It is now well-known that fibre has many benefits beyond just ‘keeping you regular’ – but the average Australian consumes only 60 to 80 percent of the recommended daily fibre quota (1). To learn more about prebiotic fibre and its role in gut and overall health, we sat down with dietitian and CEO of NRAUS, Dr Flavia Fayet-Moore. In the podcast, Flavia dives into the findings from her team’s research on fibre, explains how prebiotics, like inulin, can change the microbiome and shares the impact of the ever-popular low-carb diet on gut health. She also shares some simple tips for getting Australians to eat more fibre every day.


Dr Flavia Fayet-Moore’s 20+ year career has been dedicated to nutrition research which makes a public health impact. As CEO of NRAUS, she oversees and supports teams of highly qualified researchers to undertake world-class research; and specialises in communicating findings to ensure they are translated to practice. Since completing her PhD from the University of Sydney, Dr Fayet-Moore has focused her research and advocacy work on nutritional epidemiology, micronutrients, and bioactives; using findings to promote a food-first approach to address public health’s biggest problems, including vitamin D deficiency, anaemia, and chronic disease. Flavia is passionate about improving the health of Australians, especially among children and adolescents, through research and its translation.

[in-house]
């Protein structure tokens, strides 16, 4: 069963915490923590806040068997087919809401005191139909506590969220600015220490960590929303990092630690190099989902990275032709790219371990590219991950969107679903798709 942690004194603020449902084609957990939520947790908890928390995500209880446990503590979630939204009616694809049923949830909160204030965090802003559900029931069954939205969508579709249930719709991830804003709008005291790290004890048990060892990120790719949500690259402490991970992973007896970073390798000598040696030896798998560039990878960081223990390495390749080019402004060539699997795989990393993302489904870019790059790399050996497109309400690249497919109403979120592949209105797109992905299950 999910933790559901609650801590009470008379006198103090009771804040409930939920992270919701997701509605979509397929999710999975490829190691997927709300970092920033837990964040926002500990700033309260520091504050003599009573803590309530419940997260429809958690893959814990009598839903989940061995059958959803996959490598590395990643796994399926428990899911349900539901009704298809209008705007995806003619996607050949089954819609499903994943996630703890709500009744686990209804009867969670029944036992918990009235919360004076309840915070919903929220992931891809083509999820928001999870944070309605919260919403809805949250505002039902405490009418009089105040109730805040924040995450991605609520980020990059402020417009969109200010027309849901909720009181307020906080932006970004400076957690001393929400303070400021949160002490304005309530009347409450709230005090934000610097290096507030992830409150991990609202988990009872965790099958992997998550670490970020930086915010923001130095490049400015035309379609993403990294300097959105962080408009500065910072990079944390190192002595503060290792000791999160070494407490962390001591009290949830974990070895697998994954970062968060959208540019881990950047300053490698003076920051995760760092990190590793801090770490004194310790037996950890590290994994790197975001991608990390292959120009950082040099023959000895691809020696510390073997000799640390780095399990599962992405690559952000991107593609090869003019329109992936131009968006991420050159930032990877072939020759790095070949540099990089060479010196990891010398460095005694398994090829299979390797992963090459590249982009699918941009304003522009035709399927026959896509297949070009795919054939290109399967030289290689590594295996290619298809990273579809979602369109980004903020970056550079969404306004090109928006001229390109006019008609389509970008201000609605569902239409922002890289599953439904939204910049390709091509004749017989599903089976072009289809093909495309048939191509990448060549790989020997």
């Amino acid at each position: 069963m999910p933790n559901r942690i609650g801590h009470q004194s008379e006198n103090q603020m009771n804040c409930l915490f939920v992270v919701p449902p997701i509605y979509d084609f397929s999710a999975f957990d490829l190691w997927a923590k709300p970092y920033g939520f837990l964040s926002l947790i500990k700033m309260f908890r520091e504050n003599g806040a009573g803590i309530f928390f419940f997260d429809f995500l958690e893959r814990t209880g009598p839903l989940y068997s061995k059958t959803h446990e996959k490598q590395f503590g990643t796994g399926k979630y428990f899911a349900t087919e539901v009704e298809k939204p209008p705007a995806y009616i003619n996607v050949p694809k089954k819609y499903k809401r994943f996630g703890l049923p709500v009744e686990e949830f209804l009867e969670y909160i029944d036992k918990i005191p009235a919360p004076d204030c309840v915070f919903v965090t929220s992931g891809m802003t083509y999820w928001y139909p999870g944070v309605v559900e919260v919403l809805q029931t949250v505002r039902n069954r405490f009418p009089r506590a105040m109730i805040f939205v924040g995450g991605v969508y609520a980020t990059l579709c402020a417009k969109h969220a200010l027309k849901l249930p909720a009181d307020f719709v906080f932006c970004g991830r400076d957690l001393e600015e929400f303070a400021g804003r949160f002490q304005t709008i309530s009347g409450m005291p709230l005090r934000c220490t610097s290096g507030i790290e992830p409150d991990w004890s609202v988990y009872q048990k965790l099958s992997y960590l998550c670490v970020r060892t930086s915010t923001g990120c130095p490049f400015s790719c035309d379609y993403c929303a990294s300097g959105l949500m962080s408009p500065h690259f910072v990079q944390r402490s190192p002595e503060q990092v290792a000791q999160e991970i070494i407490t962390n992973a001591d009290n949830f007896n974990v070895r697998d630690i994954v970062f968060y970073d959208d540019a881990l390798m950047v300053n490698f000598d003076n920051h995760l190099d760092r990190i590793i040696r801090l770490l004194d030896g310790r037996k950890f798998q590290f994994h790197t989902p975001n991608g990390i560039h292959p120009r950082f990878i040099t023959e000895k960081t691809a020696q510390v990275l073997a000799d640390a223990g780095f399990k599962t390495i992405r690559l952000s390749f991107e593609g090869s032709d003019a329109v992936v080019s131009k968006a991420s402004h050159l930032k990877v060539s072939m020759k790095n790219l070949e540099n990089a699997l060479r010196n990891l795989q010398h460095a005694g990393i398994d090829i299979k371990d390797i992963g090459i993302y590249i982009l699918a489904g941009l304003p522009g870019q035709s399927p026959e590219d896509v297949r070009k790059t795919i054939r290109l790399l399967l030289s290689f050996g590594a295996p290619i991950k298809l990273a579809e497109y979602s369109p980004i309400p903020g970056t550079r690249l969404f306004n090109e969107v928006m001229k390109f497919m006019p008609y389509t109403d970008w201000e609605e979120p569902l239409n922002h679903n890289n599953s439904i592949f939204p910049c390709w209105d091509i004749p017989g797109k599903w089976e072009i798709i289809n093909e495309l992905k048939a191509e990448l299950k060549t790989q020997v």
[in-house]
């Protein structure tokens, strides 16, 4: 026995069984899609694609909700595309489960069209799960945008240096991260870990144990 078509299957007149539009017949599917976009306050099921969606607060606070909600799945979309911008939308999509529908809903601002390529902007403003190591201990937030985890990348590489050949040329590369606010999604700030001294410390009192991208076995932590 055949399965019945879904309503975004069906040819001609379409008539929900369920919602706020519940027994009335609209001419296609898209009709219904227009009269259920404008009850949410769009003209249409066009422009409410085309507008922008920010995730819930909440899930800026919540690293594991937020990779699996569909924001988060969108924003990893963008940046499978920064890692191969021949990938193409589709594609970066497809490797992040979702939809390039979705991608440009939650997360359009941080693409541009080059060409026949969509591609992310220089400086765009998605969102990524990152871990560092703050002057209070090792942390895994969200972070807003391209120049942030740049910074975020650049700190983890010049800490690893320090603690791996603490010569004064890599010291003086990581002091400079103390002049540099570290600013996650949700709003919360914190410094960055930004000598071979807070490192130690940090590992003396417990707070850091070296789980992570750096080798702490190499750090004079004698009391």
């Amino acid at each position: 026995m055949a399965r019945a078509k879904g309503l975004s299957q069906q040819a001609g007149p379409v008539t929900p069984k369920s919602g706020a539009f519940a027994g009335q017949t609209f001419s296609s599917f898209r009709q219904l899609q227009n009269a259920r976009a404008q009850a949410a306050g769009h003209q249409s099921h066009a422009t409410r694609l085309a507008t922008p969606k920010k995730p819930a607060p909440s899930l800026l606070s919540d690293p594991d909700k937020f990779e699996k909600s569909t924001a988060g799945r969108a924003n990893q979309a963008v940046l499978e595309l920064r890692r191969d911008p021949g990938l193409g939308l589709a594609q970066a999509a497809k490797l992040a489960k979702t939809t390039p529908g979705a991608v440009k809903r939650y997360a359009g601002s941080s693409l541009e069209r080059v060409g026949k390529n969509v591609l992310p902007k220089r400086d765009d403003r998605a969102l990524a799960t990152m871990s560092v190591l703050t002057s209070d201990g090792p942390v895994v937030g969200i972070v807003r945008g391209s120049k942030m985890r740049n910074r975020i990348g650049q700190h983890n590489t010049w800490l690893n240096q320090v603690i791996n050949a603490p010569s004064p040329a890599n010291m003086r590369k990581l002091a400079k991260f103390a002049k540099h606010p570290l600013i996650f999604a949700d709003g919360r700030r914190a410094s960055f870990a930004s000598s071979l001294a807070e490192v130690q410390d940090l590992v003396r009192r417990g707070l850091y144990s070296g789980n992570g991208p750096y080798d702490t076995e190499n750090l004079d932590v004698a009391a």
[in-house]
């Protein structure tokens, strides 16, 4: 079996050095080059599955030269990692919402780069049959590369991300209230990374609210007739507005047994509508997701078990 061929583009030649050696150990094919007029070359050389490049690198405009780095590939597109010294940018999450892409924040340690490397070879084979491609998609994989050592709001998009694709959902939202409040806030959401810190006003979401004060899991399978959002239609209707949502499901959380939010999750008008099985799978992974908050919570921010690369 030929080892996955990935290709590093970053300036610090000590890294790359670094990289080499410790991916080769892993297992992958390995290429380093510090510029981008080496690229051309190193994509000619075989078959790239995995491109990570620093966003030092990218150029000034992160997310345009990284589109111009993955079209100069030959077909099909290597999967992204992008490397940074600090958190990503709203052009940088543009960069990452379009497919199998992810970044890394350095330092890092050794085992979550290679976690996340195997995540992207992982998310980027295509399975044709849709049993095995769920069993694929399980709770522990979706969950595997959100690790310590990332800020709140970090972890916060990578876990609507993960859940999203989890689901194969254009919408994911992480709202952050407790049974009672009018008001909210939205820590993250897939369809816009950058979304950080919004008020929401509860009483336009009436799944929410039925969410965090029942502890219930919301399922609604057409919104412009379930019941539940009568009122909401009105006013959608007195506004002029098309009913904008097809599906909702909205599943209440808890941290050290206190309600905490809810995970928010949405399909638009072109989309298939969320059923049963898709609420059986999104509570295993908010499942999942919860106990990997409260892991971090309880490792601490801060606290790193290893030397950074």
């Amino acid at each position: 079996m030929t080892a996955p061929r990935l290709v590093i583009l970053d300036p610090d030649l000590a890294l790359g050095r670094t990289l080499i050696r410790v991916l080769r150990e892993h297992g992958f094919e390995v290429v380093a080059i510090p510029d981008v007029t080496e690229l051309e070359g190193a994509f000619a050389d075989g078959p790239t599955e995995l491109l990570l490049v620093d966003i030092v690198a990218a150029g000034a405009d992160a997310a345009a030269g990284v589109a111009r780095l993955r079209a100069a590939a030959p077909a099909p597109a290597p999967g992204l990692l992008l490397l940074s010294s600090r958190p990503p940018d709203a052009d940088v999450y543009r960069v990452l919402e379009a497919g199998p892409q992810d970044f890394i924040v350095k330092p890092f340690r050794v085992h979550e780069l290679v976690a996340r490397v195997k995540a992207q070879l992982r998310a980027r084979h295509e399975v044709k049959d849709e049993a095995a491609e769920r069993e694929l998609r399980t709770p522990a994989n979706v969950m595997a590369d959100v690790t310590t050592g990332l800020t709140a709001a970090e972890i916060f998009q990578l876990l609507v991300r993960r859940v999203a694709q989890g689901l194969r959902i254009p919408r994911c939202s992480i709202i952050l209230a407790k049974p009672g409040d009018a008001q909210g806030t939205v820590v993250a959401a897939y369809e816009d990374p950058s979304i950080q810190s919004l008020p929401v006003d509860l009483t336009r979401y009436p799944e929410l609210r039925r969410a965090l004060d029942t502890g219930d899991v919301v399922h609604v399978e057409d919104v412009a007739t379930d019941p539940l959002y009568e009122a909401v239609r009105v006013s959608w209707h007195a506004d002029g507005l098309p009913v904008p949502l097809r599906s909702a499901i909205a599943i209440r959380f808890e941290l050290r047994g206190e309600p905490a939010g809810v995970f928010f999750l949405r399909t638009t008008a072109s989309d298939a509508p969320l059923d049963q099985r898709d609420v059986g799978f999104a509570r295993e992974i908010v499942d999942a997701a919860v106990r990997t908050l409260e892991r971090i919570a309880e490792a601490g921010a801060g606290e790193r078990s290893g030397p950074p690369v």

In this episode, we discuss:

  • Why Flavia is so passionate about nutrition research
  • The latest in gut health research and how inulin supports gut health
  • The foods Australians are getting their fibre from
  • The effect of prebiotic fibre on gut health
  • Which foods naturally contain and are commonly fortified with the prebiotic inulin

Additional resources

Food Standards Australia New Zealand (FSANZ)



  1. Fayet-Moore, F.; Cassettari, T.; Tuck, K.; McConnell, A.; Petocz, P. Dietary Fibre Intake in Australia. Paper I: Associations with Demographic, Socio-Economic, and Anthropometric Factors. Nutrients 2018, 10, 599. doi: 10.3390/nu10050599.
  2. Le Bastard, Q., Chapelet, G., Javaudin, F. et al. The effects of inulin on gut microbial composition: a systematic review of evidence from human studies. Eur J Clin Microbiol Infect Dis 39, 403–413 (2020). doi: 10.1007/s10096-019-03721-w.
  3. Saman Khalesi et al. Awareness and Attitudes of Gut Health, Probiotics and Prebiotics in Australian Adults

This podcast is not, and is not intended to be, medical advice, which should be tailored to your individual circumstances. This podcast is for your information only, and we advise that you exercise your own judgment before deciding to use the information provided. Professional medical advice should be obtained before taking action.  Please see here for terms and conditions.


Supported by Bürgen® as part of Gut Health Month


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